|2013 TONY Awards Show (Getty Images for DigSportsDesk)|
Is it "writer's block" you ask? No. The thoughts are plentiful and the material to write of is the best in the world.
Is it a sports story? No.
Is it your favorite thing, music, guitar, rock n roll? Classic rockers? No.
Is it the world of motion pictures, is it your dream job? Are you writing about the one place we all love to go to escape, like the plot of Purple Rose of Cairo, when Cecilia (Mia Farrow) heads to that old, South Amboy, NJ theatre to get-away during the Great Depression?
I'm trying to write about the BEST.
Yep, the BEST!
You mean... BROADWAY!
Yes. That's it. I can write now, although the screen is not clear because tears cloud my eyes.
So just suck it up, gather yourself and your wild and emotional side and say it, man.
When it comes to the very best in entertainment, Broadway just blows it all away. It's not even close. When you seek entertainment, there are so many wonderful options. The ARTS, the CINEMA, the FIELD of PLAY, the world of MUSIC - rock, jazz, classical, the blues.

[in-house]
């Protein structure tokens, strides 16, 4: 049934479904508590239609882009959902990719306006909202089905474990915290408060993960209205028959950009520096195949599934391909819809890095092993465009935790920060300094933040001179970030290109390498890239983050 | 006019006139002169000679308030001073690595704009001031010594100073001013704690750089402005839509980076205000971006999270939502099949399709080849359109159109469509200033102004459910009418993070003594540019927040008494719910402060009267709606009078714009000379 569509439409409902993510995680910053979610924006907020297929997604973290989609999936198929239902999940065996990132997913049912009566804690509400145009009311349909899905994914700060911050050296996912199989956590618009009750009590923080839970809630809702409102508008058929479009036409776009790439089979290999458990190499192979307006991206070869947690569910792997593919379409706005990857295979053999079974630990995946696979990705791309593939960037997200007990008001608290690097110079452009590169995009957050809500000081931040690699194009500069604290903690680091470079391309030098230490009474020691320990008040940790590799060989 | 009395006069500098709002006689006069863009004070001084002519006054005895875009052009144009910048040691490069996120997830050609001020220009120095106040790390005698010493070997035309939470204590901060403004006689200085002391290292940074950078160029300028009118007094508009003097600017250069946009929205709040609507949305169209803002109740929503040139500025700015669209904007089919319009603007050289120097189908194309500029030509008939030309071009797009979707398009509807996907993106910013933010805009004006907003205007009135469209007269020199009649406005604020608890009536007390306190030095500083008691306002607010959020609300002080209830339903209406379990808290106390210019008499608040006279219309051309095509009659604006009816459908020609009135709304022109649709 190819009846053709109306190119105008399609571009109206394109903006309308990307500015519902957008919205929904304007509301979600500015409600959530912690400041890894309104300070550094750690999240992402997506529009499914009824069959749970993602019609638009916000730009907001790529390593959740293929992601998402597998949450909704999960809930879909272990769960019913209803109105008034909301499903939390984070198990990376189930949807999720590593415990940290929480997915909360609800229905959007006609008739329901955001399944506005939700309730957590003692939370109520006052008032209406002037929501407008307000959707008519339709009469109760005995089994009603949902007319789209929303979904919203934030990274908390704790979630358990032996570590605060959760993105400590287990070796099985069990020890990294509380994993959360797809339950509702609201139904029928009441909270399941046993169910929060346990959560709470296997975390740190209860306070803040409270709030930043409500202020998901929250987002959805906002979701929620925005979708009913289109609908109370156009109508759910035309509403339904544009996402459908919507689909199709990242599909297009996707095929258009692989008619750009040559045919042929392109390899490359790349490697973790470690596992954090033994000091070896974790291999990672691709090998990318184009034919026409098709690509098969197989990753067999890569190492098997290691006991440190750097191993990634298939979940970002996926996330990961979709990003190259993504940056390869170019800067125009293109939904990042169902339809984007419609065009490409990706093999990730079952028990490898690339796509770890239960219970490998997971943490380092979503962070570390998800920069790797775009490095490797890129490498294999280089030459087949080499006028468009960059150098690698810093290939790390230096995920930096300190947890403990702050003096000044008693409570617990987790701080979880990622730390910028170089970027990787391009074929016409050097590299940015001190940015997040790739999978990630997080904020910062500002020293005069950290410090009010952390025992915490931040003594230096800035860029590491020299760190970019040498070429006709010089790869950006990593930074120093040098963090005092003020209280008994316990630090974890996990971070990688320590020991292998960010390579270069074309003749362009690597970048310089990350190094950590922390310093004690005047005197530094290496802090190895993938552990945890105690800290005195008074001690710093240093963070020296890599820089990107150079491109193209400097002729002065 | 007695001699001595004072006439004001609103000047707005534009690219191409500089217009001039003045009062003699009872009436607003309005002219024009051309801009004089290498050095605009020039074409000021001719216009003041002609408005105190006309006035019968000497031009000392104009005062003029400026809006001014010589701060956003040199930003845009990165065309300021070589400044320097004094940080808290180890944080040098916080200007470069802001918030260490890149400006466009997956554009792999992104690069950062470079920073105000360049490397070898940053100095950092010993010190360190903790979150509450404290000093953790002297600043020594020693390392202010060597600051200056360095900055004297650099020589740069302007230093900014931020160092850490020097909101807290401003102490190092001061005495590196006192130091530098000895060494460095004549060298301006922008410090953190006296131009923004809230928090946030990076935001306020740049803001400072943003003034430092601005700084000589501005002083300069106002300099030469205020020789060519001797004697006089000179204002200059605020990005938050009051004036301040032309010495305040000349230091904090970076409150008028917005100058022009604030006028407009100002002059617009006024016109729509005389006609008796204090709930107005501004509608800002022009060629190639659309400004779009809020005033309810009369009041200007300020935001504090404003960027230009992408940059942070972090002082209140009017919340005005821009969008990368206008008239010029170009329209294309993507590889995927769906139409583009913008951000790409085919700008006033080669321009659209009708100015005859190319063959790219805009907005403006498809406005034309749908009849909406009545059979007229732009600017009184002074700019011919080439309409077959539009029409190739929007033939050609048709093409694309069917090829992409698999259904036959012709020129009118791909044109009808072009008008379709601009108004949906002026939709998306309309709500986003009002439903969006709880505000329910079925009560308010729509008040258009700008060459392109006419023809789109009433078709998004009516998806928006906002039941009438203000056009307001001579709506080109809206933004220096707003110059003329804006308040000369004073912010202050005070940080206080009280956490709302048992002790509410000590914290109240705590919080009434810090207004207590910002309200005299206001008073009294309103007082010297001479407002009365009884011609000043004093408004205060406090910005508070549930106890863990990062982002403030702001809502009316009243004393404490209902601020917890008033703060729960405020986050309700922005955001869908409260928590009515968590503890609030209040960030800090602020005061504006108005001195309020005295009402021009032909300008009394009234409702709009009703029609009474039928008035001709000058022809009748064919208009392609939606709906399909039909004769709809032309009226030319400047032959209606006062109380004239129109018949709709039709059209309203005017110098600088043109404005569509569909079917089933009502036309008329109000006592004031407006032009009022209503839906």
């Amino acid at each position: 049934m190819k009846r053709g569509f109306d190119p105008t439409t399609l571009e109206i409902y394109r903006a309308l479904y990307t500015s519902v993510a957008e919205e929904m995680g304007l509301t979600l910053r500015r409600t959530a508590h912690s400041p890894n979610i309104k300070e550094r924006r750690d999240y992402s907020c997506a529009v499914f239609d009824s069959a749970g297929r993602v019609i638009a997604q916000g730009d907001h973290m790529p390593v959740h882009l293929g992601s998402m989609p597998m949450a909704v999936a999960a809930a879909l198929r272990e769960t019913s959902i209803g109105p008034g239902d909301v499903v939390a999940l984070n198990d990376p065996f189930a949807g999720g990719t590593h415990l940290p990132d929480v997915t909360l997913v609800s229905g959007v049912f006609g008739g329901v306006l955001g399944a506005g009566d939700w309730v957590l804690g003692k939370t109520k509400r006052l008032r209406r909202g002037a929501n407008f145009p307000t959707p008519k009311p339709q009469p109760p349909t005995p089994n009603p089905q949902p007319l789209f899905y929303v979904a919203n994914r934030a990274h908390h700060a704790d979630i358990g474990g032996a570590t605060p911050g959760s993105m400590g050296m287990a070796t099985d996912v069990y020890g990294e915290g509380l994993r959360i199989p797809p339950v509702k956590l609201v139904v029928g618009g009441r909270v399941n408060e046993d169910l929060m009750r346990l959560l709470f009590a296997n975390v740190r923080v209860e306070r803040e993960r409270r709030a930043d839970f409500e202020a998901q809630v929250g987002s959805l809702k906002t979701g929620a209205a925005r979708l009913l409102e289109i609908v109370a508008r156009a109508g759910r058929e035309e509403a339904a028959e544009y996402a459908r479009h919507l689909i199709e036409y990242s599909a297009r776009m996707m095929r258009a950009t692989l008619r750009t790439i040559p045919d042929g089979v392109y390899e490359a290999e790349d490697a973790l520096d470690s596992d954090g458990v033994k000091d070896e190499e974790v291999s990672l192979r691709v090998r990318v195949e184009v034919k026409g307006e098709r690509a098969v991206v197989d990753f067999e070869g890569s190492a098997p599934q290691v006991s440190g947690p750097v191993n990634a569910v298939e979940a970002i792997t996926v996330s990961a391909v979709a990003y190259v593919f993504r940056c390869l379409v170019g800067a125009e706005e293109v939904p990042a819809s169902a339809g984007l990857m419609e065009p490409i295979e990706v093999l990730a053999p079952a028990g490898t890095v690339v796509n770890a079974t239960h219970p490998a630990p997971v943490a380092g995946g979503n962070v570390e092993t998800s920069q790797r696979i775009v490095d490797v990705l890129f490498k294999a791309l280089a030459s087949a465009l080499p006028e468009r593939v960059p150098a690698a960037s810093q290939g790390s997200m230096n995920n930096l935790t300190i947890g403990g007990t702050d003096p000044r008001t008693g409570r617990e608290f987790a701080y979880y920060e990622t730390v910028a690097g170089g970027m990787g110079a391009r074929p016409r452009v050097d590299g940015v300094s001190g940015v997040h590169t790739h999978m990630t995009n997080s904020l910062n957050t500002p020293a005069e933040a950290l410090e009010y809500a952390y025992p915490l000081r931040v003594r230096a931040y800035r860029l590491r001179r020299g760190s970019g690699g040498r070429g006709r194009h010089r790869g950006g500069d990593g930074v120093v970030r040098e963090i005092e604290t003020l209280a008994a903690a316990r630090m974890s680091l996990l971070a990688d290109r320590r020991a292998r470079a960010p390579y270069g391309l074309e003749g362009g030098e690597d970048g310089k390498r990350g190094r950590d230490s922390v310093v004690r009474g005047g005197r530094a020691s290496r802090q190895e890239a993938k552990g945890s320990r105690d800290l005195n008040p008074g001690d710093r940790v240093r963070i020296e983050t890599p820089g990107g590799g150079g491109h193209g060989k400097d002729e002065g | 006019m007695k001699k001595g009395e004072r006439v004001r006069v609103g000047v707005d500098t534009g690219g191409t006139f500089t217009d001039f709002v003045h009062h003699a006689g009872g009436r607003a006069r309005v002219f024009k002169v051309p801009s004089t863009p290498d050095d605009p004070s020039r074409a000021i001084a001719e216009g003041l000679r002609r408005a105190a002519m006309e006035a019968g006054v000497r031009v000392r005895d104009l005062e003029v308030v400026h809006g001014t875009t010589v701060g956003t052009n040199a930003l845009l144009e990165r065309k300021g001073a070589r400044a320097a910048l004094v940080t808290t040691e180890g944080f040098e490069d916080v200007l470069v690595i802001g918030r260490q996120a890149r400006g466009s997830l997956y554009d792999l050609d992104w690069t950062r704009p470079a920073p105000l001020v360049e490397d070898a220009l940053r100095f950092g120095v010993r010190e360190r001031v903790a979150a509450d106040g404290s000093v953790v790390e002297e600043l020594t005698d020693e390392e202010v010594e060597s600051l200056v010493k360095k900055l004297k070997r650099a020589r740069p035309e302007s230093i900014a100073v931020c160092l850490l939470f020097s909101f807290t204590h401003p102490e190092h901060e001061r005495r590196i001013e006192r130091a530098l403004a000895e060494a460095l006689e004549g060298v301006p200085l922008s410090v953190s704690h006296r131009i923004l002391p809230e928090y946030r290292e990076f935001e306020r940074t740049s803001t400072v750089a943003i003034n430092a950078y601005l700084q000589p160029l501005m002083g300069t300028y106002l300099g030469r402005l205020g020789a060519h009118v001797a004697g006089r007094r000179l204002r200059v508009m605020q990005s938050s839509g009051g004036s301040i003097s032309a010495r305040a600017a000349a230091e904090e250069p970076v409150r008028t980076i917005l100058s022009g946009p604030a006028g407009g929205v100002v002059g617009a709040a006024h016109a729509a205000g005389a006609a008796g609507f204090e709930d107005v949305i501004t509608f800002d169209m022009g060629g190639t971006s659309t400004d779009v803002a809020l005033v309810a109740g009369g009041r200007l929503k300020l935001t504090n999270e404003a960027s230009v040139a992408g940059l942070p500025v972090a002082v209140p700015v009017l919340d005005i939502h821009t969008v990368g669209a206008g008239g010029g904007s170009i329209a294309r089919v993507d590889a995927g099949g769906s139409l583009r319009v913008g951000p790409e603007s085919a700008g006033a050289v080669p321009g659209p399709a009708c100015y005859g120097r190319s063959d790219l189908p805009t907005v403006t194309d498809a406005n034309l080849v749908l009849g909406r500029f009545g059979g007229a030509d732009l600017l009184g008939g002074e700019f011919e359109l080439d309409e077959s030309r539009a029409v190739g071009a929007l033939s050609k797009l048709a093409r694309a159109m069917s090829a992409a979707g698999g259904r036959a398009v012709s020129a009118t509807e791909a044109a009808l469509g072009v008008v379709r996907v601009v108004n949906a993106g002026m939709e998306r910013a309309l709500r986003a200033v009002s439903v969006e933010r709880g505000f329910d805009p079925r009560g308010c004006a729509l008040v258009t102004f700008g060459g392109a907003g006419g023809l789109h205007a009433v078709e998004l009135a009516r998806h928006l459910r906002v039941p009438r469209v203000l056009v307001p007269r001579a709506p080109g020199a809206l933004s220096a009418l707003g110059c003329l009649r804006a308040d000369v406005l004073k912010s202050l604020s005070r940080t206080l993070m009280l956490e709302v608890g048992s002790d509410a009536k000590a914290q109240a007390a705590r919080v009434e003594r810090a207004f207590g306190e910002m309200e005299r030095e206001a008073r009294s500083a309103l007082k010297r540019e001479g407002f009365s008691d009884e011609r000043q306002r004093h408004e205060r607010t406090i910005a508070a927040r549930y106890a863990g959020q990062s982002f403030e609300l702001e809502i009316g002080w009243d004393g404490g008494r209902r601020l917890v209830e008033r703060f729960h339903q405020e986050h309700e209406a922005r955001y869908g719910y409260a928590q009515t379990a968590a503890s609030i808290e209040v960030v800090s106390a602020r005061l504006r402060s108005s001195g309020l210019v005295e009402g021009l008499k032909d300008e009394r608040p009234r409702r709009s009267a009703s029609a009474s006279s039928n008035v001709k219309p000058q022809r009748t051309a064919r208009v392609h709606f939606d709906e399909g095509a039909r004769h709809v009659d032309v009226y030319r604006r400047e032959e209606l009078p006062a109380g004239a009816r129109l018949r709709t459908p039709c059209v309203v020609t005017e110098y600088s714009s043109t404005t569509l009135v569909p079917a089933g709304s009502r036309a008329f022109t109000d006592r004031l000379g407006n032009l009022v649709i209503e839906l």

But the magic of BROADWAY just blows them all away. It's the performance, the show-stopping, mind-blowing, spark every raw bone, emotional, stunning spine-tingling, grab-your-soul moment of a great dramatic moment that gets 'ya. It's been going on as along as human beings have been around and, for some reason, we've always tried to entertain ourselves.
Broadway perfects it.
Broadway perfects it.
Lincoln Center is the only thing that's close, I will admit, but the SPECTACLE of Broadway is the best entertainment in the world and I'll include the WEST END of London right along side in my ONE and ONE A categories of entertainment perfection.
The 2013 TONYs Show reminded me of the fact and, it was amplified after the show... when my bride, turned to me and put it so simply.
"The TONYs are the BEST," she said.
I love the Academy Awards and I'm always a "sap" when it comes to watching an accomplished and distinguished actor moved to tears of emotion or maybe a rambling, discombobulated speech because of the fact the OSCAR meant so much to the him or her. I'm always game to hear about the actor's story of endless auditions, rejection, years of bartending or waitressing, more auditions, more rejection and then - the PART. The opening, the role of a lifetime and success. It's great to see the stars of HOLLYWOOD, all dressed up and walking the Red Carpet in LA. I just love it.